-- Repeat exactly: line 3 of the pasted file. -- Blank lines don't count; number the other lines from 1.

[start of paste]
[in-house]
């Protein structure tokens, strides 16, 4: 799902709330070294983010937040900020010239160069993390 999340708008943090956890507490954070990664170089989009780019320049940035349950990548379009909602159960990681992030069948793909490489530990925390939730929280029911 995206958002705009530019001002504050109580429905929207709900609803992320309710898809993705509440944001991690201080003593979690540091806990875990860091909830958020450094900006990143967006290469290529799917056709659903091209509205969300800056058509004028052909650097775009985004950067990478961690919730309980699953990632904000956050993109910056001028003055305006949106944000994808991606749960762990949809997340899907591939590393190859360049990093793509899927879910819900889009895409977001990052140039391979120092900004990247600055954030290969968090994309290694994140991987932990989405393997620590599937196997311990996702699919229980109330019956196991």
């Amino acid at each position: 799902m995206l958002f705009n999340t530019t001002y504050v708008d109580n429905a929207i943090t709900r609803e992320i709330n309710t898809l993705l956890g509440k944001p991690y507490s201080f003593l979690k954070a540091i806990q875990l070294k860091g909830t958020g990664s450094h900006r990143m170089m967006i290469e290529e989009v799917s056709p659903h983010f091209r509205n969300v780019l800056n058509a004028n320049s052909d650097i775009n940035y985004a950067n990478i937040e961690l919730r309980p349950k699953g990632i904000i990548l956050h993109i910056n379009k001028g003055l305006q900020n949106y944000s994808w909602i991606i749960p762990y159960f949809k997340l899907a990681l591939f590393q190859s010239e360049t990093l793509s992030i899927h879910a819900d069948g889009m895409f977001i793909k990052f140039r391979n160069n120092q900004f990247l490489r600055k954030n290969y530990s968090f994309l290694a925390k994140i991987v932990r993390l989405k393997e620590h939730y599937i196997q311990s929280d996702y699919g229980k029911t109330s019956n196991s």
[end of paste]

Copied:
């Amino acid at each position: 799902m995206l958002f705009n999340t530019t001002y504050v708008d109580n429905a929207i943090t709900r609803e992320i709330n309710t898809l993705l956890g509440k944001p991690y507490s201080f003593l979690k954070a540091i806990q875990l070294k860091g909830t958020g990664s450094h900006r990143m170089m967006i290469e290529e989009v799917s056709p659903h983010f091209r509205n969300v780019l800056n058509a004028n320049s052909d650097i775009n940035y985004a950067n990478i937040e961690l919730r309980p349950k699953g990632i904000i990548l956050h993109i910056n379009k001028g003055l305006q900020n949106y944000s994808w909602i991606i749960p762990y159960f949809k997340l899907a990681l591939f590393q190859s010239e360049t990093l793509s992030i899927h879910a819900d069948g889009m895409f977001i793909k990052f140039r391979n160069n120092q900004f990247l490489r600055k954030n290969y530990s968090f994309l290694a925390k994140i991987v932990r993390l989405k393997e620590h939730y599937i196997q311990s929280d996702y699919g229980k029911t109330s019956n196991s």